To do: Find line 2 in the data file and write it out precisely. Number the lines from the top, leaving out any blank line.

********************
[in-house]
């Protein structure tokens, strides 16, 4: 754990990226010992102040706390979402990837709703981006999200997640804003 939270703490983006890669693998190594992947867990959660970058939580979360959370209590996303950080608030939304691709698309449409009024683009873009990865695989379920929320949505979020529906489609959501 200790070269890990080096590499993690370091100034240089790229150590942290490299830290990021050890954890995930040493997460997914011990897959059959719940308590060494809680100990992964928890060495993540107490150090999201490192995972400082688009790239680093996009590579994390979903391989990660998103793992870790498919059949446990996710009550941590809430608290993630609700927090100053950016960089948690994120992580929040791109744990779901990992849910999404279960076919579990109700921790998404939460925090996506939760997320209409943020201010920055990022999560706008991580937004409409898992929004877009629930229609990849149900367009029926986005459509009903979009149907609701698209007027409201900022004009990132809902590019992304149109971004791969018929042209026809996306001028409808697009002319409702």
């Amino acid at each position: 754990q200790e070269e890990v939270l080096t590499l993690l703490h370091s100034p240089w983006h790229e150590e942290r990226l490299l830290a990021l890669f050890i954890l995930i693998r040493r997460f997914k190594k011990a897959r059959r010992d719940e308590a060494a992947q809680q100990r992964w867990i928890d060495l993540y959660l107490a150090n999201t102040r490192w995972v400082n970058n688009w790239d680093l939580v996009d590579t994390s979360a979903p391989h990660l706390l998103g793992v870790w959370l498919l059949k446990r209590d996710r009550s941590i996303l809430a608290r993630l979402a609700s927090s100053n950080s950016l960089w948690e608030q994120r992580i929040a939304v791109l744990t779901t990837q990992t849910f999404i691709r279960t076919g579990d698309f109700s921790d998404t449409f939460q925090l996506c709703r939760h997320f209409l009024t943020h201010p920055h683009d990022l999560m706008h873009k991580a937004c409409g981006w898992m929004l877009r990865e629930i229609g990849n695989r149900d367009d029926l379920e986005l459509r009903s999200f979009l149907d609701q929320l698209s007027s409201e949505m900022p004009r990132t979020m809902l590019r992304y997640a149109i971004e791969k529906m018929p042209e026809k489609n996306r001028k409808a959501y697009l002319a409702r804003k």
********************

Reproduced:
């Protein structure tokens, strides 16, 4: 754990990226010992102040706390979402990837709703981006999200997640804003 939270703490983006890669693998190594992947867990959660970058939580979360959370209590996303950080608030939304691709698309449409009024683009873009990865695989379920929320949505979020529906489609959501 200790070269890990080096590499993690370091100034240089790229150590942290490299830290990021050890954890995930040493997460997914011990897959059959719940308590060494809680100990992964928890060495993540107490150090999201490192995972400082688009790239680093996009590579994390979903391989990660998103793992870790498919059949446990996710009550941590809430608290993630609700927090100053950016960089948690994120992580929040791109744990779901990992849910999404279960076919579990109700921790998404939460925090996506939760997320209409943020201010920055990022999560706008991580937004409409898992929004877009629930229609990849149900367009029926986005459509009903979009149907609701698209007027409201900022004009990132809902590019992304149109971004791969018929042209026809996306001028409808697009002319409702």